Skyline of Kópavogur
Location of Kópavogur
|Market right||11 May 1955|
|• Mayor||Ármann Kristinn Ólafsson (IP)|
|• Total||80 km2 (30 sq mi)|
|• Density||462.19/km2 (1,197.1/sq mi)|
It lies immediately south of Reykjavík and is part of the Capital Region. The name literally means seal pup inlet. The town seal contains the profile of the church Kópavogskirkja with a seal pup underneath.
Kópavogur is largely made up of residential areas, but has commercial areas and much industrial activity as well. The tallest building in Iceland, the Smáratorg Tower, is located in central Kópavogur.
Kópavogur is historically significant as the site of the 1662 Kópavogur meeting. This event marked the total incorporation of Iceland into Denmark-Norway when, on behalf of the Icelandic people, Bishop Brynjólfur Sveinsson and Árni Oddsson, a lawyer, signed a document confirming that the introduction of absolute monarchy by Frederick III of Denmark-Norway also applied to Iceland.
Kópavogur is also one of Iceland's most prominent sites for Icelandic urban legends about the huldufólk; it also features in this capacity in the 2010 film Sumarlandið, where the stone Grásteinn is portrayed as an elf-house in the Kópavogur municipality.
An independent township, Kópavogur is adjacent to Reykjavík.
Kópavogur's main sports clubs are Gerpla, Breiðablik UBK and HK. In 2010 Breiðablik clinched their first Icelandic league title in football and in 2012 HK won their first Icelandic league title in team handball. The town is also home to a power lifting gym called Thor's Power Gym where the owner, Hafþór Júlíus Björnsson set a World Deadlift Record of 501 kg on 2020/05/02.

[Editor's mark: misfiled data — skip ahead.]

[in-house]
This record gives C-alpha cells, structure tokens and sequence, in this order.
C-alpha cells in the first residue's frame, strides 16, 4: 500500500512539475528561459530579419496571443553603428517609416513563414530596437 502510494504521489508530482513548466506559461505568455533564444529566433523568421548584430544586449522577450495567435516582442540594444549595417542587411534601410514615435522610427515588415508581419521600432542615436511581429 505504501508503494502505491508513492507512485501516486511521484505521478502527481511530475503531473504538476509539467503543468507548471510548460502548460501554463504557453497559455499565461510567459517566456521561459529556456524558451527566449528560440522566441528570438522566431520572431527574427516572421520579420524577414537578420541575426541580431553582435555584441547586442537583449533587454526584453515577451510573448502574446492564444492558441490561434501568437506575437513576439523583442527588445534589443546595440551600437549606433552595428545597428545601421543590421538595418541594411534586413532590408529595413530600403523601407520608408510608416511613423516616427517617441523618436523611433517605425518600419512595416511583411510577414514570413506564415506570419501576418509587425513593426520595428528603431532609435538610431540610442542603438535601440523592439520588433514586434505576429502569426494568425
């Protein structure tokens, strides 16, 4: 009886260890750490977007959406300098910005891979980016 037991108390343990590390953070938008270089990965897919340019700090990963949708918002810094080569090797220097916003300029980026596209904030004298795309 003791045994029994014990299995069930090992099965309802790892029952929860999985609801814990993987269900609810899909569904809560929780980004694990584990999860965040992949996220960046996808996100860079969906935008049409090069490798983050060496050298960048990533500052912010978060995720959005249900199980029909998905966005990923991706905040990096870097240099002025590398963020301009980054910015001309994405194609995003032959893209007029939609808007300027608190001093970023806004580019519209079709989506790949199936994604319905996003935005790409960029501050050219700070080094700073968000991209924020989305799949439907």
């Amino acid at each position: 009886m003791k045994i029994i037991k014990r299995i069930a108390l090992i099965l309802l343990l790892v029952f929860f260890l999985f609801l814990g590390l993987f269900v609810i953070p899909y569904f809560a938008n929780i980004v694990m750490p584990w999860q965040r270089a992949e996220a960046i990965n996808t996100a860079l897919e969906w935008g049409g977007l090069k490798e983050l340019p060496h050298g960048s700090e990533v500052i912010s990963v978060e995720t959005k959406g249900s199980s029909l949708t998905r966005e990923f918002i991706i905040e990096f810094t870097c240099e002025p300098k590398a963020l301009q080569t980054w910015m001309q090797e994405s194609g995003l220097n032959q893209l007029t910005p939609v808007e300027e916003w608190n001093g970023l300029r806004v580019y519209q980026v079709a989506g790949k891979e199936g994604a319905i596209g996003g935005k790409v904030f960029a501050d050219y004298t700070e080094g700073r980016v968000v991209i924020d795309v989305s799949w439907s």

Twin towns – sister citiesEdit
- "Population by municipalities, sex and age 1 January 1998-2020 - Current municipalities". PX-Web. Retrieved 7 April 2019.
- DK Eyewitness Top 10 Travel Guide: Iceland: Iceland. Dorling Kindersley Limited. 1 June 2010. p. 42. ISBN 978-1-4053-5665-7.
- Lacy, Terry G. (2000). Ring of Seasons: Iceland--Its Culture and History. University of Michigan Press. p. 210. ISBN 0-472-08661-8.
- Valdimar Tr. Hafstein, 'The Elves' Point of View: Cultural Identity in Contemporary Icelandic Elf-Tradition', Fabula: Zeitschrift für Erzählsforschung/Journal of Folklore Studies/Revue d'Etudes sur le Conte Populaire, 41 (2000), 87-104 (pp. 91-93).
- "Vorönn - upplýsingar" (in Icelandic). Gerpla.is. Retrieved 25 February 2014.
- "Vinabæir". kopavogur.is (in Icelandic). Kópavogur. Retrieved 2020-02-12.
|Wikimedia Commons has media related to Kópavogur (city).|
|This Iceland location article is a stub. You can help Wikipedia by expanding it.|